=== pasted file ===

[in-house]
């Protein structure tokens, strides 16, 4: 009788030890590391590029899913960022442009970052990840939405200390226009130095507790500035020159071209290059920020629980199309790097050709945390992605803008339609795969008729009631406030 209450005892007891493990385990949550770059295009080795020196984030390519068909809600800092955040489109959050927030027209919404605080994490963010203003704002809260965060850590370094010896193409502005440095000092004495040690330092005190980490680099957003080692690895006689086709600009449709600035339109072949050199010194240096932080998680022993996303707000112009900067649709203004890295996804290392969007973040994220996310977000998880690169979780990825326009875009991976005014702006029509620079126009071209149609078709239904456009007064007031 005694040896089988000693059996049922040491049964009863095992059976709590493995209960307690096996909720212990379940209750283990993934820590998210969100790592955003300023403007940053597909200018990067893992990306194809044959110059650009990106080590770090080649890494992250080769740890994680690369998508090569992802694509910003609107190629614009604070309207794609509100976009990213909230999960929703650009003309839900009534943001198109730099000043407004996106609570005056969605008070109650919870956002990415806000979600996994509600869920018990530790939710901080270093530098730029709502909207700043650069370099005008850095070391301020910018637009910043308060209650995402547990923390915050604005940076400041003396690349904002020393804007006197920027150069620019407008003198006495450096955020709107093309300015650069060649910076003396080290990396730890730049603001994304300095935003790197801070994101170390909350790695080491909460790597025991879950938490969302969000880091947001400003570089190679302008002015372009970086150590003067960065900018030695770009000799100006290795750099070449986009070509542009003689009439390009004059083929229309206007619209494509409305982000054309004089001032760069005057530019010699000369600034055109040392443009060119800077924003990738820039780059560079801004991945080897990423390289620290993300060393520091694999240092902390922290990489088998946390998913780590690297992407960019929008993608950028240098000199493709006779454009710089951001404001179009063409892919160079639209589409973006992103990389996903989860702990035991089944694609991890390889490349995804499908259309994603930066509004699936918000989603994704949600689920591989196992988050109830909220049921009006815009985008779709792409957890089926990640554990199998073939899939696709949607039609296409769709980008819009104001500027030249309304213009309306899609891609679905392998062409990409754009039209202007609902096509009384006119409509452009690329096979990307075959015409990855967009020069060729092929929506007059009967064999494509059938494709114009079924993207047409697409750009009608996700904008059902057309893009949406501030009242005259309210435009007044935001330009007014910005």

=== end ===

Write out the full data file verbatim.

[in-house]
């Protein structure tokens, strides 16, 4: 009788030890590391590029899913960022442009970052990840939405200390226009130095507790500035020159071209290059920020629980199309790097050709945390992605803008339609795969008729009631406030 209450005892007891493990385990949550770059295009080795020196984030390519068909809600800092955040489109959050927030027209919404605080994490963010203003704002809260965060850590370094010896193409502005440095000092004495040690330092005190980490680099957003080692690895006689086709600009449709600035339109072949050199010194240096932080998680022993996303707000112009900067649709203004890295996804290392969007973040994220996310977000998880690169979780990825326009875009991976005014702006029509620079126009071209149609078709239904456009007064007031 005694040896089988000693059996049922040491049964009863095992059976709590493995209960307690096996909720212990379940209750283990993934820590998210969100790592955003300023403007940053597909200018990067893992990306194809044959110059650009990106080590770090080649890494992250080769740890994680690369998508090569992802694509910003609107190629614009604070309207794609509100976009990213909230999960929703650009003309839900009534943001198109730099000043407004996106609570005056969605008070109650919870956002990415806000979600996994509600869920018990530790939710901080270093530098730029709502909207700043650069370099005008850095070391301020910018637009910043308060209650995402547990923390915050604005940076400041003396690349904002020393804007006197920027150069620019407008003198006495450096955020709107093309300015650069060649910076003396080290990396730890730049603001994304300095935003790197801070994101170390909350790695080491909460790597025991879950938490969302969000880091947001400003570089190679302008002015372009970086150590003067960065900018030695770009000799100006290795750099070449986009070509542009003689009439390009004059083929229309206007619209494509409305982000054309004089001032760069005057530019010699000369600034055109040392443009060119800077924003990738820039780059560079801004991945080897990423390289620290993300060393520091694999240092902390922290990489088998946390998913780590690297992407960019929008993608950028240098000199493709006779454009710089951001404001179009063409892919160079639209589409973006992103990389996903989860702990035991089944694609991890390889490349995804499908259309994603930066509004699936918000989603994704949600689920591989196992988050109830909220049921009006815009985008779709792409957890089926990640554990199998073939899939696709949607039609296409769709980008819009104001500027030249309304213009309306899609891609679905392998062409990409754009039209202007609902096509009384006119409509452009690329096979990307075959015409990855967009020069060729092929929506007059009967064999494509059938494709114009079924993207047409697409750009009608996700904008059902057309893009949406501030009242005259309210435009007044935001330009007014910005």